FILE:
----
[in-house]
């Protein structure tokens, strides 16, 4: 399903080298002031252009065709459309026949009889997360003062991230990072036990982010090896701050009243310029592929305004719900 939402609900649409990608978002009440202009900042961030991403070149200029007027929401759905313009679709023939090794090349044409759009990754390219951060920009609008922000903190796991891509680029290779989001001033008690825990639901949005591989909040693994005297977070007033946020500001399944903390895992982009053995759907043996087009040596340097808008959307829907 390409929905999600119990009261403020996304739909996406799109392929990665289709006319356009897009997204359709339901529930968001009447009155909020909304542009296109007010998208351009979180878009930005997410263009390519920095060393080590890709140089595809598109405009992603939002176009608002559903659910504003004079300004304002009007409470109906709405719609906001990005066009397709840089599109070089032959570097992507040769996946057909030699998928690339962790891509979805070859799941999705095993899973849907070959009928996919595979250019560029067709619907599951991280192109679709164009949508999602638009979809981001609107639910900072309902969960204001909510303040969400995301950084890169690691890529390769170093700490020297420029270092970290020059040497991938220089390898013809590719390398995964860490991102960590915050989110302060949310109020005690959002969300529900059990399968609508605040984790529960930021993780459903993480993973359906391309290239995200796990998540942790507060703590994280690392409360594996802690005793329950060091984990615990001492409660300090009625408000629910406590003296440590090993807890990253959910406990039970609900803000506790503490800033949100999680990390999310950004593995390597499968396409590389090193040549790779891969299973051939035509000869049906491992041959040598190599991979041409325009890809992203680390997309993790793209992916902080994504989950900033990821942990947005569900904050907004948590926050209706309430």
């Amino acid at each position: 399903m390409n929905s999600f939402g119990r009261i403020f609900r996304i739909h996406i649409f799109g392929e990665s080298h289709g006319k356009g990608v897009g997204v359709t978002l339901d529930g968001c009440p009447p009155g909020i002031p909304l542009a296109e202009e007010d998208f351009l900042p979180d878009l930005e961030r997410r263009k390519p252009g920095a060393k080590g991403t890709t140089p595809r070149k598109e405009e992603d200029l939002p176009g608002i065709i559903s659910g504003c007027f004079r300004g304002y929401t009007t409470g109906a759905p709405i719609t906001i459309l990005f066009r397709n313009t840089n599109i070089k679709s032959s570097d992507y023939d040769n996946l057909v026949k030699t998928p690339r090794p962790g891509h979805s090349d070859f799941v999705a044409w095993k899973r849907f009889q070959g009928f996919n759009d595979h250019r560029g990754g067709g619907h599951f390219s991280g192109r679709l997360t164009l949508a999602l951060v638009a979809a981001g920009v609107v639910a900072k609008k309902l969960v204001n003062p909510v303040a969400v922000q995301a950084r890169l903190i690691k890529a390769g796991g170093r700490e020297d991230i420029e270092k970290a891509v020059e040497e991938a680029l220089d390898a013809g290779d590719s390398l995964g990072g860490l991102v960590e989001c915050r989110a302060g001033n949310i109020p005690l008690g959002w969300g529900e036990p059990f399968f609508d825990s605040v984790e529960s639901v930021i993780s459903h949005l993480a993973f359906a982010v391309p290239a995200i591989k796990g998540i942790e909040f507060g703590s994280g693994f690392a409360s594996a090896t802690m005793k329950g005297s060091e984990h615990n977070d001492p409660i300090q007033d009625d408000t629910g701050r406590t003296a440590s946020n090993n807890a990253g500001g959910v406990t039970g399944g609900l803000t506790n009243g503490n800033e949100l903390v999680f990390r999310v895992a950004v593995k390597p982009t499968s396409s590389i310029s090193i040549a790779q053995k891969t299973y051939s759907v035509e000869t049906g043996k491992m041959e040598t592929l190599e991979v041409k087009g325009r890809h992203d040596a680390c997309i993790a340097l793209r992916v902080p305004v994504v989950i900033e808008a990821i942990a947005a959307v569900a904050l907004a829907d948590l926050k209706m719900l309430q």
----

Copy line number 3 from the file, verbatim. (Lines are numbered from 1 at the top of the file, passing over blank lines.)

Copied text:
């Amino acid at each position: 399903m390409n929905s999600f939402g119990r009261i403020f609900r996304i739909h996406i649409f799109g392929e990665s080298h289709g006319k356009g990608v897009g997204v359709t978002l339901d529930g968001c009440p009447p009155g909020i002031p909304l542009a296109e202009e007010d998208f351009l900042p979180d878009l930005e961030r997410r263009k390519p252009g920095a060393k080590g991403t890709t140089p595809r070149k598109e405009e992603d200029l939002p176009g608002i065709i559903s659910g504003c007027f004079r300004g304002y929401t009007t409470g109906a759905p709405i719609t906001i459309l990005f066009r397709n313009t840089n599109i070089k679709s032959s570097d992507y023939d040769n996946l057909v026949k030699t998928p690339r090794p962790g891509h979805s090349d070859f799941v999705a044409w095993k899973r849907f009889q070959g009928f996919n759009d595979h250019r560029g990754g067709g619907h599951f390219s991280g192109r679709l997360t164009l949508a999602l951060v638009a979809a981001g920009v609107v639910a900072k609008k309902l969960v204001n003062p909510v303040a969400v922000q995301a950084r890169l903190i690691k890529a390769g796991g170093r700490e020297d991230i420029e270092k970290a891509v020059e040497e991938a680029l220089d390898a013809g290779d590719s390398l995964g990072g860490l991102v960590e989001c915050r989110a302060g001033n949310i109020p005690l008690g959002w969300g529900e036990p059990f399968f609508d825990s605040v984790e529960s639901v930021i993780s459903h949005l993480a993973f359906a982010v391309p290239a995200i591989k796990g998540i942790e909040f507060g703590s994280g693994f690392a409360s594996a090896t802690m005793k329950g005297s060091e984990h615990n977070d001492p409660i300090q007033d009625d408000t629910g701050r406590t003296a440590s946020n090993n807890a990253g500001g959910v406990t039970g399944g609900l803000t506790n009243g503490n800033e949100l903390v999680f990390r999310v895992a950004v593995k390597p982009t499968s396409s590389i310029s090193i040549a790779q053995k891969t299973y051939s759907v035509e000869t049906g043996k491992m041959e040598t592929l190599e991979v041409k087009g325009r890809h992203d040596a680390c997309i993790a340097l793209r992916v902080p305004v994504v989950i900033e808008a990821i942990a947005a959307v569900a904050l907004a829907d948590l926050k209706m719900l309430q």